Australian Fisherman Swims With Whale Shark In Dangerous Waters

Though a whale shark poses little danger to humans, a tiger shark had been spotted in the area earlier the same day.

A friendly whale shark gave a group of Australian fishermen a rare opportunity recently, when it lingered around their boat for five hours, even allowing one of the men to swim with it and catch a ride on its back.

The encounter took place north of Bonaparte Gulf, located south-west of Darwin, according to the ABC. A fishing charter had anchored in the area, and the passengers were surprised to see the five-meter-long whale shark surface and then linger around their vessel. According to fishing guide Benny Sambrooks, the novelty of encountering the whale shark wore off quickly among his guests, despite the fact that it remained in the area for hours.

“He was just coming up to the top of the water with his mouth open, cruising around, doing laps,” he recalled.

After his clients had retired to bed, having had ample time to record the whale shark on their mobile phones, Sambrooks entered the water to swim with the massive fish. Although whale sharks are docile and pose no threat to humans, Sambrooks noted that swimming with it was a dicey proposition, as a tiger shark had been spotted in the same area earlier that day. Considered one of the “big three” species that will attack humans, tiger sharks are capable of inflicting lethal wounds.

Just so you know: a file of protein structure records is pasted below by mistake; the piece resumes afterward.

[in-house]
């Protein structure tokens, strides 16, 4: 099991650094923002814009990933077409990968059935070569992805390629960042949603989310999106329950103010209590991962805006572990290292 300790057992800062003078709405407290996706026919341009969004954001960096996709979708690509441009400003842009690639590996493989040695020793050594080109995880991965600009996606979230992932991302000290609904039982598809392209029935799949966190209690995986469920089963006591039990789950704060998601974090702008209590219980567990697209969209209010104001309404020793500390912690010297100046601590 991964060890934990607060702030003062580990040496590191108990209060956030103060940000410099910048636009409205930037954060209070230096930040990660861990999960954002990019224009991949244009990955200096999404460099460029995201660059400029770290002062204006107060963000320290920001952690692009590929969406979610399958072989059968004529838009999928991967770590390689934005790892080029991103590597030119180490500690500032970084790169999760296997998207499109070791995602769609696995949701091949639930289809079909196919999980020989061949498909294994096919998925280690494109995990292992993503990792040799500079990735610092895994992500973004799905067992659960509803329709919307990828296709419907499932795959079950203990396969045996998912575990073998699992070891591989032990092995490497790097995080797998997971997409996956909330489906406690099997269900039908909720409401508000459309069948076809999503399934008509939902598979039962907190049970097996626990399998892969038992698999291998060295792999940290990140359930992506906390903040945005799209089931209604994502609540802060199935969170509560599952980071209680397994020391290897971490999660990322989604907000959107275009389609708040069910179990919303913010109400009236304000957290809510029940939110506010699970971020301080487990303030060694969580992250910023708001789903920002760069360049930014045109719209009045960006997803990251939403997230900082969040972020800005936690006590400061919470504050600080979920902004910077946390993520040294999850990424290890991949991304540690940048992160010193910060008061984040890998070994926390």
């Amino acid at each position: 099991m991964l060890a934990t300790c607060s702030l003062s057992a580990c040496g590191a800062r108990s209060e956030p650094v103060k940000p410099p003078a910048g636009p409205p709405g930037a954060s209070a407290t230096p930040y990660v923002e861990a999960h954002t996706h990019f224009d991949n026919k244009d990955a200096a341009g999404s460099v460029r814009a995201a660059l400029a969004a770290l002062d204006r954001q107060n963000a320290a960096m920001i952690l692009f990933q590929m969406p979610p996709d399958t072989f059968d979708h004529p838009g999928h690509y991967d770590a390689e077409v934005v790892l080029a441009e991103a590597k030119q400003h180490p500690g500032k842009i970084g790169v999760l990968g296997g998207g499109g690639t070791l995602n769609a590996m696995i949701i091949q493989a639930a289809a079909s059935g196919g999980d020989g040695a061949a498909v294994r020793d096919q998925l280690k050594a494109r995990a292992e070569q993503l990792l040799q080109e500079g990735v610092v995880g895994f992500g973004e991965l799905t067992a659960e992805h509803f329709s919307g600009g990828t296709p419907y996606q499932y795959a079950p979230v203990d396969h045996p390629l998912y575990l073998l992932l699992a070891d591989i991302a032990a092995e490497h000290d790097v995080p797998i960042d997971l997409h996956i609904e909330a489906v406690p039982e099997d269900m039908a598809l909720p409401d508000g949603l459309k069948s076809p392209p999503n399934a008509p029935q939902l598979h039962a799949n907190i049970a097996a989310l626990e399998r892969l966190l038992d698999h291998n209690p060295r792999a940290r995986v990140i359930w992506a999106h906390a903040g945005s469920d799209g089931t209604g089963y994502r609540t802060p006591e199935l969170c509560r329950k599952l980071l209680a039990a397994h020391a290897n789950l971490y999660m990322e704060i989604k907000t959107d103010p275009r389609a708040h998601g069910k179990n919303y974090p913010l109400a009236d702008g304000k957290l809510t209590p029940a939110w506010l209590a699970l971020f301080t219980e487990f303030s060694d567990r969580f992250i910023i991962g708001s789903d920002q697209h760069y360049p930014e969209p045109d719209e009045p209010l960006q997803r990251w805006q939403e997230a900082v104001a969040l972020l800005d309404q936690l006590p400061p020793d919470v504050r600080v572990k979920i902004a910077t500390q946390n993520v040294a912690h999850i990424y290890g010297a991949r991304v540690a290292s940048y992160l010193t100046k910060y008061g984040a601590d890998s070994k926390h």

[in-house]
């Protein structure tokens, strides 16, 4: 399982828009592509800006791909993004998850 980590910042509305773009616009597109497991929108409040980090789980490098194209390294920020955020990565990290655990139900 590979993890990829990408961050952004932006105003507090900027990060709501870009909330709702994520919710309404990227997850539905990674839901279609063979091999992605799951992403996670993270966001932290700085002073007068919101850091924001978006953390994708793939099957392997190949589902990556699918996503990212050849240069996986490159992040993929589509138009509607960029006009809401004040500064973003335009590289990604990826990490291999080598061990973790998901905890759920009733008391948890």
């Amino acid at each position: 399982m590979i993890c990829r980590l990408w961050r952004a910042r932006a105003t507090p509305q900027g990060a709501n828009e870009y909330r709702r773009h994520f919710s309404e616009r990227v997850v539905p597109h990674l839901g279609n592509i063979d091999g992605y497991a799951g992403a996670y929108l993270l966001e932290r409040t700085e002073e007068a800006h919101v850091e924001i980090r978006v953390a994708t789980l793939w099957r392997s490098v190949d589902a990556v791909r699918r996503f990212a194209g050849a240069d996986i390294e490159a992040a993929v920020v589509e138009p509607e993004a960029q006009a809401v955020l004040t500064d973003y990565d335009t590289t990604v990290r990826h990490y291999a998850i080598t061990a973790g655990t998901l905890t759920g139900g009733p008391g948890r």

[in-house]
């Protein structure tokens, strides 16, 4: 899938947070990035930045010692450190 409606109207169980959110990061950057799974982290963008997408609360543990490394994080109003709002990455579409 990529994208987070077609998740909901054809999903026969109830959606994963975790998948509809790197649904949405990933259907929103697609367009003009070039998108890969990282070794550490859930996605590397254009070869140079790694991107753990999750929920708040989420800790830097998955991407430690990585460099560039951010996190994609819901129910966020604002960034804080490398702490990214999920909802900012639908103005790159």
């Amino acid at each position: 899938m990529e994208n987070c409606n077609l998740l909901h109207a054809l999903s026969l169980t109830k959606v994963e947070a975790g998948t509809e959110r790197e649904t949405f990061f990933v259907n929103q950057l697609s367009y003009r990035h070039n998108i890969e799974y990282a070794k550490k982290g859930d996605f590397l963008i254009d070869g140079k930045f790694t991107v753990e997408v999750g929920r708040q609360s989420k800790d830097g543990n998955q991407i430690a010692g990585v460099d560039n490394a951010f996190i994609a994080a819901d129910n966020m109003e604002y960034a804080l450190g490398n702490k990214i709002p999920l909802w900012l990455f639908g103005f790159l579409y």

Describing his swim with the whale shark as “fairly awesome,” Sambrooks recalled that the animal was “placid” in the water.

“We always have a good experience, but we’ve never seen anything like that, you don’t expect a whale shark,” he related.

The whale shark that visited Sambrooks’ boat, the MV Cannon, was accompanied by four cobias, according to Perth Now, two of which were caught by the anglers. While whale sharks are known to inhabit the waters of the Northern Territory, they are infrequently sighted. One of the best known whale shark populations in the region is centered around the Ningaloo Reef in Western Australia, however, and the massive fish are known to congregate there. Reaching lengths of 20 meters, it is estimated that whale sharks can potentially live as long as a century.

Last month, a whale shark washed ashore in Ecuador, prompting a six-hour-long rescue attempt on the part of locals. As the Inquisitr previously reported, the whale shark proved to be too heavy to move, and died as a result of its stranding, despite the efforts of dozens of people using heavy machinery.

[Image: Allan Bevan via ABC]